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I just logged mine. Very ecstatic and grateful. It was an especially tough year for me: I was accepted to Oxford last year, obtained outside funding, and then realized that the funding came with too m

For those of you with multiple offers. Be ruthless in your evaluations. Don't let POIs sweet talk you. Don't assume that because your POI is famous they are good at helping their students get jobs. Ch

I emailed them and it's all fixed!!!

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On 10/10/2017 at 6:10 PM, Rabbit Run said:

If you were at PTS with those interests then your committee would naturally include Day, Bowlin and Gregory. I'd also look at Mark Lewis Taylor, who does a lot with religion and society/postcolonial stuff.

Hope this helps

Rabbit Run, thanks a lot!

 

other question, if I may. How about UTS? Do you have information regarding Samuel Cruz or Gary Dorrien? Dorrien has very extensive writing in politics and theology which I think intersects with my interests too. Although I can only imagine how busy he is.

on other hands, Cruz project about public theology, faith in the city, and black theology quite interesting although I'm afraid I cannot talk a lot about these topics since its "US things" which quite different with my context. 

Thanks for your help!

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3 hours ago, bonhoeffer80 said:

Rabbit Run, thanks a lot!

 

other question, if I may. How about UTS? Do you have information regarding Samuel Cruz or Gary Dorrien? Dorrien has very extensive writing in politics and theology which I think intersects with my interests too. Although I can only imagine how busy he is.

on other hands, Cruz project about public theology, faith in the city, and black theology quite interesting although I'm afraid I cannot talk a lot about these topics since its "US things" which quite different with my context. 

Thanks for your help!

I have a friend studying with Dorrien who speaks very highly of him. Dorrien's work is expansive and quite good. I'm sure he's busy, but I'm sure Cruz is also.

If Dorrien and Cruz (and others) share some of your research interests and you would like to work with them, then mention that in your statement. The people you want to work with (especially those who you aren't planning on having as your advisor) don't have to line up exactly with your interests. You want people who can help you develop as a scholar, that involves people working close enough to your interests (which it sounds like Cruz and Dorrien both do) who are also able to push you in new directions through the interests they have which you don't necessarily share. So I wouldn't see the areas that Cruz is interested in the you aren't exactly as an issue. You can figure out which of the two will be your dissertation advisor during coursework and comprehensive exams, you don't have to nail it down right now.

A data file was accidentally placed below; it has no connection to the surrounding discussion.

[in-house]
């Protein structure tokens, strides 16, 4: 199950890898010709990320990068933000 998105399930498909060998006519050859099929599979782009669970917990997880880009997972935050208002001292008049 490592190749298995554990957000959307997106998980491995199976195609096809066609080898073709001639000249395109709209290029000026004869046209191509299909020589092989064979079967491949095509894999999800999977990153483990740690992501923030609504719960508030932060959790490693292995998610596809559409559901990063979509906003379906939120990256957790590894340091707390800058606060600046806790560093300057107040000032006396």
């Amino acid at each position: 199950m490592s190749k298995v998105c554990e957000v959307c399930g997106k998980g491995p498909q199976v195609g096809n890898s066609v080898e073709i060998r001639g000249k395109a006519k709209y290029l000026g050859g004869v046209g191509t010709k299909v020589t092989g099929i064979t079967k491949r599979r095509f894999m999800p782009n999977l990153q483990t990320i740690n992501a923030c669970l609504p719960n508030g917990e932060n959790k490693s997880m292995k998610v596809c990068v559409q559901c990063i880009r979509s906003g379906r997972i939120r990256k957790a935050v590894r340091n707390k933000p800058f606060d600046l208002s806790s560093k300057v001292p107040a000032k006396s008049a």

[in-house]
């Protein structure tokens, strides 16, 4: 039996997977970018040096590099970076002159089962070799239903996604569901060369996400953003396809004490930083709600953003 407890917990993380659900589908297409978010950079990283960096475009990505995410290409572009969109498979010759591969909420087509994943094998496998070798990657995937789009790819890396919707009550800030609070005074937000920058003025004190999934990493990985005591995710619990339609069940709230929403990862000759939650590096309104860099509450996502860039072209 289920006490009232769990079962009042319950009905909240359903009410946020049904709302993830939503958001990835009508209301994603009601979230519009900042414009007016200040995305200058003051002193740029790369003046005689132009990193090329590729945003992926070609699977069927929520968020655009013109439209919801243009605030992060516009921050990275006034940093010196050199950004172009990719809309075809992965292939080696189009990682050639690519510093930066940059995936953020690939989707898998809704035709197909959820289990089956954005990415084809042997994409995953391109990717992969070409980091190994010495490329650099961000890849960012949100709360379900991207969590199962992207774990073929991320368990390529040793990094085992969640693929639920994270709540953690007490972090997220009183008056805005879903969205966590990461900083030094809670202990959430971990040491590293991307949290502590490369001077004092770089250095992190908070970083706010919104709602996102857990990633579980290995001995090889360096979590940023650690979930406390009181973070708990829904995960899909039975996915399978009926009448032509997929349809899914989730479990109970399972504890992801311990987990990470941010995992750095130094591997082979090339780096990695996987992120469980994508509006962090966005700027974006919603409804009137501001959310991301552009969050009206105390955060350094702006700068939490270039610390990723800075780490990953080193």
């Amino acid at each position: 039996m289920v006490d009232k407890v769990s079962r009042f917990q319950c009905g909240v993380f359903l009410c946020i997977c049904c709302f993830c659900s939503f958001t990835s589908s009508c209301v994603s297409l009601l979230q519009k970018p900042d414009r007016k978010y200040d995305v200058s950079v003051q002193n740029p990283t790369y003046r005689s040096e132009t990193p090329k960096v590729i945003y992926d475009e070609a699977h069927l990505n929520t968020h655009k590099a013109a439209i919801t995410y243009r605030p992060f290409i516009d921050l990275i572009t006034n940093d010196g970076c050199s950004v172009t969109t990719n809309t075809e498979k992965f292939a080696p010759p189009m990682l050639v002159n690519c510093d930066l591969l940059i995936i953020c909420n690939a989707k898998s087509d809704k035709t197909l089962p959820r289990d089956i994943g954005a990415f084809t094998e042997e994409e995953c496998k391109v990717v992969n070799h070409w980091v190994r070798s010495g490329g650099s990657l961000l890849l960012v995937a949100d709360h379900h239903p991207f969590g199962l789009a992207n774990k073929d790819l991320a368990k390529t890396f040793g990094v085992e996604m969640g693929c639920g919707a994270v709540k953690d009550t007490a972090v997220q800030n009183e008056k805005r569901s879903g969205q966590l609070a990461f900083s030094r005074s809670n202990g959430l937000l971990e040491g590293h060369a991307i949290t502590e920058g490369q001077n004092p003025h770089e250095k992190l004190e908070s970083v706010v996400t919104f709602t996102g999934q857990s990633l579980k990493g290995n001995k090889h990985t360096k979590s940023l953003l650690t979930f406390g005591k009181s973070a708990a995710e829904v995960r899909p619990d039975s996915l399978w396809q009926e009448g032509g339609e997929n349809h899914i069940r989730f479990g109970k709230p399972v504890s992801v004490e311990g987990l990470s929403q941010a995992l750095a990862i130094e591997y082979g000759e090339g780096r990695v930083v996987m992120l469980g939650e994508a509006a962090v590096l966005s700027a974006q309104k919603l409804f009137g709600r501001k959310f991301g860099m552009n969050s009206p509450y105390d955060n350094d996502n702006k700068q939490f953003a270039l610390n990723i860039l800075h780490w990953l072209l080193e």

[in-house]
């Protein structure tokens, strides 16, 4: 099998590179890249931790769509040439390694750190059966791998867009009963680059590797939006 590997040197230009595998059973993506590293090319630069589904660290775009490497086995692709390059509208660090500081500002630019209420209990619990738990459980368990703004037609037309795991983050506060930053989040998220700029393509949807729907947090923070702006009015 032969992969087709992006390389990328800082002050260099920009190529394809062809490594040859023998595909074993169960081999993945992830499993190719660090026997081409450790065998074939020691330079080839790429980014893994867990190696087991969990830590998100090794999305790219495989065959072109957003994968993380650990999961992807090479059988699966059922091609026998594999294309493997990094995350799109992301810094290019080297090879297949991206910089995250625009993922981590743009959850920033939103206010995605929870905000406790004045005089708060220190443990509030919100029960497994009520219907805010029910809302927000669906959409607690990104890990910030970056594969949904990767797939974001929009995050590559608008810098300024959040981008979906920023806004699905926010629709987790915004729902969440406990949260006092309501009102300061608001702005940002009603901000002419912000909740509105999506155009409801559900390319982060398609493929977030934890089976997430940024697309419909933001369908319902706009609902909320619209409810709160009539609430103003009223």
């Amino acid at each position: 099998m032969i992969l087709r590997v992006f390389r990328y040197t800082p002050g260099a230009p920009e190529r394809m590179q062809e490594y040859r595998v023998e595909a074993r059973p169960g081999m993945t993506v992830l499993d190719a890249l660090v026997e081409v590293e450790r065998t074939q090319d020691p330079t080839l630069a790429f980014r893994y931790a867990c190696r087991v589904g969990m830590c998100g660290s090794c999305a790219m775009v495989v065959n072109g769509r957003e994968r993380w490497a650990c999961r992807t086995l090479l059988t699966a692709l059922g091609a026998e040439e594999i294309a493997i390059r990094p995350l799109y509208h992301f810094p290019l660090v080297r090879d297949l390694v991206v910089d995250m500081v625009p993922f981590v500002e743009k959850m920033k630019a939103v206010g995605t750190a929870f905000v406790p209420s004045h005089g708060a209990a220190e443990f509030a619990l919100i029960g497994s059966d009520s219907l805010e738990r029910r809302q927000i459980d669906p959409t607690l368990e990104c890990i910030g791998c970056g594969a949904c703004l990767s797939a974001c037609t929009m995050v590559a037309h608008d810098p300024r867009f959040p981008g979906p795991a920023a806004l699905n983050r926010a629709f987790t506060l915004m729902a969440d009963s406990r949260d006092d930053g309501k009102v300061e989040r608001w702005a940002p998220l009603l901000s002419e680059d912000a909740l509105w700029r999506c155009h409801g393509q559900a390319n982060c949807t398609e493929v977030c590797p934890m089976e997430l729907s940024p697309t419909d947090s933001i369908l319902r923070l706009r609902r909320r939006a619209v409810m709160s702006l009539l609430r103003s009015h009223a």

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Here's what I can add regarding UTS from Dorrien himself. Granted, it's much more about the application process itself and the competitiveness.

UTS accepts one student per field. So, that roughly breaks down as such: one student for Bible, one for History, one for Theology and Ethics, one for Interreligious, and then one for Practical.

In reality though, sometimes History and/or Interreligious get rolled into another subfield depending on the strength of that year's applicant pool.

Theology and Ethics is their most competitive field, receiving several hundred applications. From there the field is reduced to about 30-40 serious applicants and then faculty begin their case of advocating for their specific student(s). Ultimately, one student is chosen for the entire field.

In rare cases where a student is awarded a multiyear fellowship, such as the Episcopal Fellowship - this frees up a spot and they'll accept a second student in that original student's field.

Edited by xypathos
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On 10/17/2017 at 7:51 PM, Rabbit Run said:

I have a friend studying with Dorrien who speaks very highly of him. Dorrien's work is expansive and quite good. I'm sure he's busy, but I'm sure Cruz is also.

If Dorrien and Cruz (and others) share some of your research interests and you would like to work with them, then mention that in your statement. The people you want to work with (especially those who you aren't planning on having as your advisor) don't have to line up exactly with your interests. You want people who can help you develop as a scholar, that involves people working close enough to your interests (which it sounds like Cruz and Dorrien both do) who are also able to push you in new directions through the interests they have which you don't necessarily share. So I wouldn't see the areas that Cruz is interested in the you aren't exactly as an issue. You can figure out which of the two will be your dissertation advisor during coursework and comprehensive exams, you don't have to nail it down right now.

1

My only concern that he will place me in the "second-option" due to the different interest.

But I think its a really good point you have over there. Thanks for sharing your thought

21 hours ago, xypathos said: